If we want to get factual evidence we have to turn our minds to those people who have done something even in the beef world from the angle of progeny testing their bulls. In America they developed a technique in which there are pointers in the selection of beef bulls which are far more useful than this practice of visual selection. They have adopted a rather rough and ready system there, that is, of measuring, one, the calf's weight at birth, two, his weaning weight, and three, his daily rate of gain over the first 12 months. Examination under these three headings would give far better results and a surer indication of the potentialities of the bull than any judge could give or hope to get from visual selection. Remember the same holds for beef as for dairying. If animals were measured even on that rough and ready system which I have indicated  I feel sure, as statistics indicate fairly well, we would be able to acquire a better quality animal.
Mr. O'Donovan: You do not think our beef cattle are inferior?
Mr. Moher: No. If the Parliamentary Secretary wants to put me on the witness stand I would be here until tomorrow evening. At the moment we are in an advantageous position. Our position at the moment is that even our stores are probably superior to those that are produced in England. But we cannot afford to be complacent. Let us turn to the United States and see what they are doing. The Parliamentary Secretary has possibly studied some of their surveys as I have done. As between the progeny of one animal and another there have been variations of as great as £20 at the finishing date. It is vitally important that you get the strain of bull which will produce, even in the beef world, the greatest liveweight gain, the highest grade of meat for lowest intake of food. Is that not good economy?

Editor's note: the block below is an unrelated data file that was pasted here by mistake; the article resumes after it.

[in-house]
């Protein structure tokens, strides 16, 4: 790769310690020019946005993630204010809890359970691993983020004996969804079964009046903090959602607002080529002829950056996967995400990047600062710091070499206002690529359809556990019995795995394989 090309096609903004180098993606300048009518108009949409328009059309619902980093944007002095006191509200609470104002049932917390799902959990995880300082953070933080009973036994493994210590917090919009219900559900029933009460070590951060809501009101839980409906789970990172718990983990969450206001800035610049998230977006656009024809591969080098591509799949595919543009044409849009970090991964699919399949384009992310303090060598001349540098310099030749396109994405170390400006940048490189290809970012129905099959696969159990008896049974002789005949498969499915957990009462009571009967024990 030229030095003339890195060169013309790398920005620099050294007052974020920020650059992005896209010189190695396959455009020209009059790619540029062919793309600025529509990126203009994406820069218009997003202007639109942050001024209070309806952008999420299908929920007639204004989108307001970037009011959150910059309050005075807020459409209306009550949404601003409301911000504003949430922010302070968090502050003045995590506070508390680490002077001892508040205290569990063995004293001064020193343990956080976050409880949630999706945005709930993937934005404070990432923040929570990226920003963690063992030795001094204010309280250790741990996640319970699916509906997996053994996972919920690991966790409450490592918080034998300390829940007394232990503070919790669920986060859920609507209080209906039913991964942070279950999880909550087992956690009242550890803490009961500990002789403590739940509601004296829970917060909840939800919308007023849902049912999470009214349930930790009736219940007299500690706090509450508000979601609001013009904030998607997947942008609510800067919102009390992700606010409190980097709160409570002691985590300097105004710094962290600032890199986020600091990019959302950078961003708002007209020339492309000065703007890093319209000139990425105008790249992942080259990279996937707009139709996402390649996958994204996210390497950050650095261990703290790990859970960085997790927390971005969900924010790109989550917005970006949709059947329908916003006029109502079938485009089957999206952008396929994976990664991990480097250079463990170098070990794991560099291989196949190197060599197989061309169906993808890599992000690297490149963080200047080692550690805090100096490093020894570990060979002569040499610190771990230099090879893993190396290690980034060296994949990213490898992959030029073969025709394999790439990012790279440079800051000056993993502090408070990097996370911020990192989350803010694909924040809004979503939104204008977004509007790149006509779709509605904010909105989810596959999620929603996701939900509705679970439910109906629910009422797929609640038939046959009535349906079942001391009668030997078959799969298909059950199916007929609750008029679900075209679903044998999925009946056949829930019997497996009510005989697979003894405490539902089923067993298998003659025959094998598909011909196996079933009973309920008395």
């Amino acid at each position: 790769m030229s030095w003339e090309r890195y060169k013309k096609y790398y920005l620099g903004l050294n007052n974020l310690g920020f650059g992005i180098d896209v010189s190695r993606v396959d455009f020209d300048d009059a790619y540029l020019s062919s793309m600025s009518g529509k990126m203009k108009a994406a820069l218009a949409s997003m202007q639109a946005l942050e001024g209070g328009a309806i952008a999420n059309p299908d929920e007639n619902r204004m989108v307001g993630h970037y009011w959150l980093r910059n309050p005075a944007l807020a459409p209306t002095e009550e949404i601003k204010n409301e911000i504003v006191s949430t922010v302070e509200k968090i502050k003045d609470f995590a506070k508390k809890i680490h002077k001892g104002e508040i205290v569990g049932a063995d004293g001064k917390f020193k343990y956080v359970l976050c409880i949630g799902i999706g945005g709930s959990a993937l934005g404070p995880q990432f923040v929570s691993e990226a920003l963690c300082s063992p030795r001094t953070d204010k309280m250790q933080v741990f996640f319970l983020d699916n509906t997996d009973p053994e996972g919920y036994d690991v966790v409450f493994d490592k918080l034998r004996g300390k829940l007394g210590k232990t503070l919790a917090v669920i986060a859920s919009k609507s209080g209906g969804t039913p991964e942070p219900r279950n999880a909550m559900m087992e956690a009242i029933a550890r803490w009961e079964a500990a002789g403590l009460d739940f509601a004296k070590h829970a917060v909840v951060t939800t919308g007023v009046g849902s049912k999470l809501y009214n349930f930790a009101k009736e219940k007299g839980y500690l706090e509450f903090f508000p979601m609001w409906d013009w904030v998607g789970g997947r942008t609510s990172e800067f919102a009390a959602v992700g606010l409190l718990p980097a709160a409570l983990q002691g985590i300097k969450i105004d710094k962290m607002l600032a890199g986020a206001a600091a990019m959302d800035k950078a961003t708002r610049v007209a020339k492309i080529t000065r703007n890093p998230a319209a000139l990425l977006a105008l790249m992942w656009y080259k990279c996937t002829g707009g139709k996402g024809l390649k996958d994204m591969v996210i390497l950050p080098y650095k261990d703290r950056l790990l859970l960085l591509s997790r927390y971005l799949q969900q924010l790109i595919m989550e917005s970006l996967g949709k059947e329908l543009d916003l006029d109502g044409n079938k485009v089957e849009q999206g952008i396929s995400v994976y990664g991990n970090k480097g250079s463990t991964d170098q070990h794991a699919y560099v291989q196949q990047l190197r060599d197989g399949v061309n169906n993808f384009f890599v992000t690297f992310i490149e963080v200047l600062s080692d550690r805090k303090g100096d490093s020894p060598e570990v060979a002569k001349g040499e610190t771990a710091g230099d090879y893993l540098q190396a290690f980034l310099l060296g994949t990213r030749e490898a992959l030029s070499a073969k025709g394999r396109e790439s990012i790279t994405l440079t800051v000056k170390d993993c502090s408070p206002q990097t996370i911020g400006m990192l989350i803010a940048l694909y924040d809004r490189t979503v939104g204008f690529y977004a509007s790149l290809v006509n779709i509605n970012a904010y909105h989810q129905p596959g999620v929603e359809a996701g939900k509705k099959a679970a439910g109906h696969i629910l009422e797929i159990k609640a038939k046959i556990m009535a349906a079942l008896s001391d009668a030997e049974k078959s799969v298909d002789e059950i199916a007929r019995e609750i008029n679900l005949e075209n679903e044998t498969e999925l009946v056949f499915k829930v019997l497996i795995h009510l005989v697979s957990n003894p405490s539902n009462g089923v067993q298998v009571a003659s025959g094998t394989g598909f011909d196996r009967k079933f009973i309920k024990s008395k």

Mr. O'Sullivan: Nobody would disagree with that if one could achieve it.
Mr. Moher: Some of the top-class stock have a gain of from 8½ to 9 cwt. in the first 12 months. I think myself that we should widen the horizon and examine the beef bull position, and if we could get better value in the United States, go there. After all it cannot be all one way they buy our blood stock. Recently there emanated from one of the Government Departments, in spite of all the hullabaloo about Tulyar, a certain document pointing out that he was the greatest money spinner of all time.
Mr. T. Lynch: He has earned only £14,000 so far.
Mr. Moher: I should like to refer now to the tuberculin testing of cattle. There is one peculiar feature in regard to this matter. We know that in some counties the reaction rate has been exceptionally high. I do not want to give a figure for a very good reason but it has been a disturbing figure. Is it not an extraordinary position that we  find ourselves here now eliminating, because they are reactors, a very high proportion of our dairy cows in a certain area when a very high proportion of them should have been eliminated long ago as pensioners? Is that not a peculiar business? That is one of the most disturbing things about this scheme. We have slipped in this matter for quite a long time, and I maintain that our tuberculin testing of cattle has been accelerated by the rapid progress of the tuberculin testing scheme in Great Britain. We know very well what has been going on across the water in this matter.